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Pediatric Dog Bites: When Is Imaging Necessary?

New study concludes that imaging for diagnosing pediatric dog bites can provide valuable information in some cases but is generally overused.

By
Mary Bates, Contributor
Thursday, August 2, 2018

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Imaging techniques are often used when diagnosing dog bite injuries in children; however, there are no well-established guidelines for determining whether they are necessary. Even though imaging may provide valuable information in some cases, it is also costly and exposes children to ionizing radiation -- thus its use should be limited.

In a recent review study, researchers looked at whether imaging was overused when assessing pediatric dog bite injuries. They focused on the two most common imaging modalities used: maxillofacial CT scans and limb radiographs.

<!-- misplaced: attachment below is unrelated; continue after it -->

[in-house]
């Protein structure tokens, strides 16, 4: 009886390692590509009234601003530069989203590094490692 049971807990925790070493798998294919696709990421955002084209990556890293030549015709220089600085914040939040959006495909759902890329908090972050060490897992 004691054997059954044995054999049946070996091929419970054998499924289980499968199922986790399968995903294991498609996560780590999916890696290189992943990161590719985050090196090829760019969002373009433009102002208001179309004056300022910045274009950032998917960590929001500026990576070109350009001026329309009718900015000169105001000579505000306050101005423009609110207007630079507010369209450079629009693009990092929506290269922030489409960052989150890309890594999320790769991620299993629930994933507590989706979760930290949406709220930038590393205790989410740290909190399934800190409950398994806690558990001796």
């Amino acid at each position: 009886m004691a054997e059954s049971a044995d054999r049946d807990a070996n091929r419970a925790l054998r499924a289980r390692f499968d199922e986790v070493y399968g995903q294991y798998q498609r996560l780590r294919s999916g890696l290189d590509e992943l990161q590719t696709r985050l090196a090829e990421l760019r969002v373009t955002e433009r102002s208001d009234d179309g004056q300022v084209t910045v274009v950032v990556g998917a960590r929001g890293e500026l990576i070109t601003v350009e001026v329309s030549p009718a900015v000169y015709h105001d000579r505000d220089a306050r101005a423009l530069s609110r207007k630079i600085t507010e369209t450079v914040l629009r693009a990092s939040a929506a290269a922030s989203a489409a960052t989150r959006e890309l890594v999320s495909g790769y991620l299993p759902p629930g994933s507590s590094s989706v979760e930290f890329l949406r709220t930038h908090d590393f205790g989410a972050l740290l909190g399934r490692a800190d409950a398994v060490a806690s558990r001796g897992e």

The researchers claim that because the majority of imaging studies were negative, showing no evidence of bone injury, imaging studies are overused in the initial workup of children with dog bite injuries.

However, the researchers also argue that there are certain patient populations and injury patterns that might necessitate certain types of imaging. For instance, maxillofacial CT scans can diagnose facial fractures not reliably caught by physical exams, especially in children under two years old. When it comes to dog bites to the limbs, hand radiographs are more likely to yield positive results than long limb radiographs.

Overall, this study shows that it is possible to institute guidelines for ordering imaging studies in pediatric dog bite patients. Such guidelines would reduce radiation exposure and cost of care by limiting imaging to only those patients and injuries that require it.